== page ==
Medieval interpreters of the Bible often treated Jesus' parables as allegories, with symbolic correspondences found for every element in his parables. But modern scholars, beginning with Adolf Jülicher, regard their interpretations as incorrect. Jülicher viewed some of Jesus’ parables as similitudes (extended similes or metaphors) with three parts: a picture part (Bildhälfte), a reality part (Sachhälfte), and a tertium comparationis.  Jülicher held that Jesus' parables are intended to make a single important point, and most recent scholarship agrees.
And he said to them, “To you has been given the secret of the kingdom of God, but for those outside, everything comes in parables; in order that ‘they may indeed look, but not perceive, and may indeed listen, but not understand; so that they may not turn again and be forgiven.’” (NRSV)
Other figures of speech
The parable is related to figures of speech such as the metaphor and the simile, but it should not be identified with them.
A parable is like a metaphor in that it uses concrete, perceptible phenomena to illustrate abstract ideas. It may be said that a parable is a metaphor that has been extended to form a brief, coherent narrative.
A parable also resembles a simile, i.e., a metaphorical construction in which something is said to be "like" something else (e.g., "The just man is like a tree planted by streams of water"). However, unlike the meaning of a simile, a parable's meaning is implicit (although not secret).
- Akhfash's goat – a Persian parable
- Hercules at the crossroads – an ancient Greek parable
- The parables of Ignacy Krasicki:
- The parables of Jesus
- The Rooster Prince – a Hasidic parable
- "Difference Between Fable and Parable". DifferenceBetween.com. Difference Between. Retrieved 13 June 2015.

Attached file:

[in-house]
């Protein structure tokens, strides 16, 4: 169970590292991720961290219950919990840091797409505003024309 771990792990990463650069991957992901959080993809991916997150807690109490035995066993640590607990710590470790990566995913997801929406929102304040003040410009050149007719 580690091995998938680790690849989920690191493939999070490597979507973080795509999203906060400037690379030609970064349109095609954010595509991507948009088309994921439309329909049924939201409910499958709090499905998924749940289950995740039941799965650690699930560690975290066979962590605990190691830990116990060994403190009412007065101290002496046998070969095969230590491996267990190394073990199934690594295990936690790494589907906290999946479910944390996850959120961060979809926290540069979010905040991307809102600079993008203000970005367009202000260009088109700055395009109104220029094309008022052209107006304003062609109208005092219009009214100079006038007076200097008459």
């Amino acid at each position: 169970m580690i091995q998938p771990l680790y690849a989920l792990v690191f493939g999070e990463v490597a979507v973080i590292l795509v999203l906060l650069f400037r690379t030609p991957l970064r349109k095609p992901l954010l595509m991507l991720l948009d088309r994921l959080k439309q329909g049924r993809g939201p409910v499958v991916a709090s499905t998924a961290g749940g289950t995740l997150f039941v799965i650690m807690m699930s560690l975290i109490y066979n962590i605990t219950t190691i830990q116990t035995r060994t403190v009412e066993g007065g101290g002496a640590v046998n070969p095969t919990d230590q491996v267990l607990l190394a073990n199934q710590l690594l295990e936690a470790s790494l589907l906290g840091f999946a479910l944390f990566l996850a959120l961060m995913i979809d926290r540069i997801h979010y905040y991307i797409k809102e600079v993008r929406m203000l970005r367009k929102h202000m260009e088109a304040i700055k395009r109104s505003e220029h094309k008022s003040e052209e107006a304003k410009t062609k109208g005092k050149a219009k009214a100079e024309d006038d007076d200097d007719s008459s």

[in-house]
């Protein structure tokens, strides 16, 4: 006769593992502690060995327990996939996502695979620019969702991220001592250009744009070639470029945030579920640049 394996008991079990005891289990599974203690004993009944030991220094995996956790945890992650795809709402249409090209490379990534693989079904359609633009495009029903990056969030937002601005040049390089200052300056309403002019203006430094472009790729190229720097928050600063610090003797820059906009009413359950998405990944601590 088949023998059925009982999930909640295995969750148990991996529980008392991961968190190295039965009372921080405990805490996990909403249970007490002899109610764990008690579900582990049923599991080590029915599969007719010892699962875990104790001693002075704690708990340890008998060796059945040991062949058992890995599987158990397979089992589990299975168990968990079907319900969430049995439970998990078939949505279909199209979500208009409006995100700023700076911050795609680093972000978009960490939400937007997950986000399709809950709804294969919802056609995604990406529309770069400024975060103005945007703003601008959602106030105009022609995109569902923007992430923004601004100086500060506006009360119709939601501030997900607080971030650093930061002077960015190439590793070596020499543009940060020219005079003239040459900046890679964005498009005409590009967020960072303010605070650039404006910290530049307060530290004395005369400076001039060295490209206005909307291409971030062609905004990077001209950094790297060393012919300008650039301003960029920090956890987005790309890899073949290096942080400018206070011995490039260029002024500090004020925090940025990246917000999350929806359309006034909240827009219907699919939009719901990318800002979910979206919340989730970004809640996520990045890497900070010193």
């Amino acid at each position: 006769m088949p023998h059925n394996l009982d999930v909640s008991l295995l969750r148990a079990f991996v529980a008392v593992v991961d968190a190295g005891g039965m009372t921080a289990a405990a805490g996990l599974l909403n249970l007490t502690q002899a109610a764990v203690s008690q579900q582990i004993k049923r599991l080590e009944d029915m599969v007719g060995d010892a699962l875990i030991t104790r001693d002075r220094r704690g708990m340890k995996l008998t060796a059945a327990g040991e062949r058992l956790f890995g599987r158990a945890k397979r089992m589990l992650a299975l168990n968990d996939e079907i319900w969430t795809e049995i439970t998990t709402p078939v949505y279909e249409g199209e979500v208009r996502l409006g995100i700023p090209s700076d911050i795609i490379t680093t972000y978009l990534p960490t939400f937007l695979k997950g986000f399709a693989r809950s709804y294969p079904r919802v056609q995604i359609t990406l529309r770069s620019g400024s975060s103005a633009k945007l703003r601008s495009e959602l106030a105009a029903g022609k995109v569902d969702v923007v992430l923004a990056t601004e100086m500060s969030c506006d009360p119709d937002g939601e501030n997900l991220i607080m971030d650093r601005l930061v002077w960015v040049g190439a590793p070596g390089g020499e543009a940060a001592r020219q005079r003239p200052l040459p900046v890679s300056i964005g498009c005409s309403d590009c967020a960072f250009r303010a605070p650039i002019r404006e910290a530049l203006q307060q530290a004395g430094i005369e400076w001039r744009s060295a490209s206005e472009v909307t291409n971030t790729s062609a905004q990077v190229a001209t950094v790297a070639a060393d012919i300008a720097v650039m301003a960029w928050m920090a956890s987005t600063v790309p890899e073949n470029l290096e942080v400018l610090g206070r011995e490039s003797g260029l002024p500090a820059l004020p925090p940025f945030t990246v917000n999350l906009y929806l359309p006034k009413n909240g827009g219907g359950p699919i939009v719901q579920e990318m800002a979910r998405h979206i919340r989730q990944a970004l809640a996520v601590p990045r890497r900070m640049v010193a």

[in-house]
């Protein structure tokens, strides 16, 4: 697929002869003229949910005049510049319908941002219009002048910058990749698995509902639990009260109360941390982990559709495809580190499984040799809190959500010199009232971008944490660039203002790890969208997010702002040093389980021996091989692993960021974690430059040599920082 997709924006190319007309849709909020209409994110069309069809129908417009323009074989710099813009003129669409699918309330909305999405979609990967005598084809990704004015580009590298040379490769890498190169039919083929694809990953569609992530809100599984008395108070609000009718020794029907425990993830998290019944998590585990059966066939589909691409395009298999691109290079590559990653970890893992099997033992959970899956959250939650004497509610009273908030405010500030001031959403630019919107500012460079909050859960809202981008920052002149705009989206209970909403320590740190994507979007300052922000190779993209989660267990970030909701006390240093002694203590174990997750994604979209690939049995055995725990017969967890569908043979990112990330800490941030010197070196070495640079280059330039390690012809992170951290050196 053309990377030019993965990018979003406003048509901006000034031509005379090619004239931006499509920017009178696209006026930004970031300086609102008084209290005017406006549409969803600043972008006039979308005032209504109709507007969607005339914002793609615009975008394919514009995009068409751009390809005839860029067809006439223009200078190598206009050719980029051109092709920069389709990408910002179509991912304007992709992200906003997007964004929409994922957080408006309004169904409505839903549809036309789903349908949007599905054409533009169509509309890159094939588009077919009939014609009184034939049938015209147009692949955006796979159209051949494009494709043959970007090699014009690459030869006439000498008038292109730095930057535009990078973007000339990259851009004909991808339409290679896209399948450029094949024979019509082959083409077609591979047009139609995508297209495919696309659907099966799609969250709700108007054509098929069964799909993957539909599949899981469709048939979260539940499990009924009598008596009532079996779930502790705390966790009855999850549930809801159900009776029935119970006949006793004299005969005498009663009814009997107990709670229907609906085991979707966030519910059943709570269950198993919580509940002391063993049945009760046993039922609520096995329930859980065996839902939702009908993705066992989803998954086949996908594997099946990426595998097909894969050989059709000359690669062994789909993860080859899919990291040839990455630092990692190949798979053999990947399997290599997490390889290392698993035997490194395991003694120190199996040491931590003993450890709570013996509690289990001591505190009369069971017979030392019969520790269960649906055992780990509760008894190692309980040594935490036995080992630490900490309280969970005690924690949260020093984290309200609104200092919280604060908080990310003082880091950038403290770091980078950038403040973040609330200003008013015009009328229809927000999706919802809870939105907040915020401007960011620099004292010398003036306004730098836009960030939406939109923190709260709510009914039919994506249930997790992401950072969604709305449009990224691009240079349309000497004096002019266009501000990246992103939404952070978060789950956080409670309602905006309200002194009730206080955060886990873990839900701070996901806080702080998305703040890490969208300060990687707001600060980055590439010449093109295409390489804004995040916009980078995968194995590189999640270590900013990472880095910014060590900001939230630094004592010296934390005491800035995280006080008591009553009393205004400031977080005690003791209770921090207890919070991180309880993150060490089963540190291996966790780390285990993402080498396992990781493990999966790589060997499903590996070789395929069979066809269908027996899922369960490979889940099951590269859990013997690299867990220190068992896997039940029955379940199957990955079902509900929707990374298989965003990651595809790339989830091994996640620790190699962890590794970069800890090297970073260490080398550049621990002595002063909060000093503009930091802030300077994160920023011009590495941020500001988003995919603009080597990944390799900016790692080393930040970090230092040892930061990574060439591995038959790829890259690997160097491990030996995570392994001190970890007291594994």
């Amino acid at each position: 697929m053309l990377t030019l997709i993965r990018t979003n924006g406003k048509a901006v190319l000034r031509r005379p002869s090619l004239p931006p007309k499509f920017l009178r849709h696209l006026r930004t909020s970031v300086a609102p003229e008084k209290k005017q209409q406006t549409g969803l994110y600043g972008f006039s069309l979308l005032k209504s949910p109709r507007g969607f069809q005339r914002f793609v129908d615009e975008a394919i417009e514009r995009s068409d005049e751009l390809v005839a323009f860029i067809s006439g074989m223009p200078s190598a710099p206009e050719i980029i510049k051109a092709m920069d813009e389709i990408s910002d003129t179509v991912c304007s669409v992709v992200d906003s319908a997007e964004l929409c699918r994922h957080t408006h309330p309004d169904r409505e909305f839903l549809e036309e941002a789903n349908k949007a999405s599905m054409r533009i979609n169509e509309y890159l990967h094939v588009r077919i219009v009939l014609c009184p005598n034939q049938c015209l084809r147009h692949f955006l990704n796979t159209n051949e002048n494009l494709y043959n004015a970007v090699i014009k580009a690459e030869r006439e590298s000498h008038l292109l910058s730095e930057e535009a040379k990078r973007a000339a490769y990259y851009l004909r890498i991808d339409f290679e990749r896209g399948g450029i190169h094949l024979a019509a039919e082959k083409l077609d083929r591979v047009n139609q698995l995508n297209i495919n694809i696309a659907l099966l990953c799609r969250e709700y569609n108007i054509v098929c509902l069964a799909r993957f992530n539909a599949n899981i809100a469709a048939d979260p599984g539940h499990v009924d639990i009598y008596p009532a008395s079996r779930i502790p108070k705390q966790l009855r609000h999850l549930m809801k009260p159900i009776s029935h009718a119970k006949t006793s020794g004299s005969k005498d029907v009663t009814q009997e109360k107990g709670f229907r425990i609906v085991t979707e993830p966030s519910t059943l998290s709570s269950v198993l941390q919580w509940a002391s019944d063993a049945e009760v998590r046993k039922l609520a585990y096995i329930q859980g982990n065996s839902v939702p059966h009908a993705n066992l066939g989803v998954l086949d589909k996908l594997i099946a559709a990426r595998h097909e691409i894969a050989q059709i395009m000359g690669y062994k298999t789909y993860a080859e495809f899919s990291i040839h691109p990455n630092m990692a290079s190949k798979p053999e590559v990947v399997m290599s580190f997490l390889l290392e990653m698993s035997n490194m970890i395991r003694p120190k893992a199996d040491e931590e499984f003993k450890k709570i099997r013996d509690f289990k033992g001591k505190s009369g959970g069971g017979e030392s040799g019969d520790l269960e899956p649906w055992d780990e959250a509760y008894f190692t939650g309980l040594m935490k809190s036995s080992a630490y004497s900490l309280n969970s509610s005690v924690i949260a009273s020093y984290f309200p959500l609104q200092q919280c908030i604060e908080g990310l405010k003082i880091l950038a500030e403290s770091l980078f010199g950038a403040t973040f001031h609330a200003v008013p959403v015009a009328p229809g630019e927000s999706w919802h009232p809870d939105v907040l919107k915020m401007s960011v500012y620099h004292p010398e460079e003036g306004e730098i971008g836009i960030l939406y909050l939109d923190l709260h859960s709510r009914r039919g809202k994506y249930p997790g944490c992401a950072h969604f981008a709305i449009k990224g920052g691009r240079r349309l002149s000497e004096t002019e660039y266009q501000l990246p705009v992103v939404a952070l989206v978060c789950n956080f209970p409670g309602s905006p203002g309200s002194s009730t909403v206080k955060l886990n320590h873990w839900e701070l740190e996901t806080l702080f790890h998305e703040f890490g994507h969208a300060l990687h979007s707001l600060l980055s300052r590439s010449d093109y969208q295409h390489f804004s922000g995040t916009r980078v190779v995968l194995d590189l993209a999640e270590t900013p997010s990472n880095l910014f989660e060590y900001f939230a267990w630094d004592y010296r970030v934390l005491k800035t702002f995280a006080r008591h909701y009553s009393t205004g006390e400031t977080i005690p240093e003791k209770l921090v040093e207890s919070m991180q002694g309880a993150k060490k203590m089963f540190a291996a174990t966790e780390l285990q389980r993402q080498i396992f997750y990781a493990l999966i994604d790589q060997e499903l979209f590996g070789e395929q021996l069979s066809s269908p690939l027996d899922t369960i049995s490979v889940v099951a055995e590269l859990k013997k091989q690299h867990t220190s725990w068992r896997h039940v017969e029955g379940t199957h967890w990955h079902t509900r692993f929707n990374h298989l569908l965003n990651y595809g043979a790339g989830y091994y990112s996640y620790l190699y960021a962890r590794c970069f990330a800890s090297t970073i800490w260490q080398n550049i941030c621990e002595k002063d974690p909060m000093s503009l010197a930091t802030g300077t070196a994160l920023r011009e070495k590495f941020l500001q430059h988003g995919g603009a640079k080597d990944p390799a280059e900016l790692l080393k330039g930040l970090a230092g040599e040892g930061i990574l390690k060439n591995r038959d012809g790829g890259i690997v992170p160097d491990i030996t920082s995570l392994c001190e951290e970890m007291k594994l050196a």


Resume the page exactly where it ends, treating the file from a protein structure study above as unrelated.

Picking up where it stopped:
- David B. Gowler (2000). "What are they saying about the parables". What are they saying about the parables. pp. 99, 137, 63, 132, 133, .CS1 maint: extra punctuation (link)
- Jülicher, Adolf (1888). Die gleichnisreden Jesu [The parables of Jesus] (in German). 1. Tübingen: J.C.B. Mohr (P. Siebeck). Retrieved 8 November 2019.
- Meier, John P. (1994). A Marginal Jew: Rethinking the Historical Jesus. The Anchor Bible reference library. 2: A Marginal Jew: Mentor, message, and miracles. Doubleday. ISBN 9780385469920. Retrieved 8 November 2019.
- , Online Etymology Dictionary, "Parable" (accessed 31 Oct 2019)
- παραβολή, Henry George Liddell, Robert Scott, A Greek-English Lexicon, on Perseus
- John P. Meier, A Marginal Jew, volume II, Doubleday, 1994.
- 2 Samuel 12:1–9
- Samuel 14:1–13
- Fowler, H.W. (1965). A Dictionary of Modern English Usage. London: Oxford University Press. p. 558. See entry at simile and metaphor.
- George Fyler Townsend, in his translator's preface to Aesop's Fables (Belford, Clarke & Co., 1887), defined the parable as being "purposely intended to convey a hidden and secret meaning other than that contained in the words themselves, and which may or may not bear a special reference to the hearer or reader." However, Townsend may have been influenced by the 19th century expression, "to speak in parables", connoting obscurity.
- Adolf Jülicher, Die Gleichnisreden Jesu (2 vols; Tübingen: Mohr [Siebeck], 1888, 1899).
- Ibid.; James L. Resseguie, Narrative Criticism of the New Testament: An Introduction (Grand Rapids: Baker Academic, 2005), 63 n.49.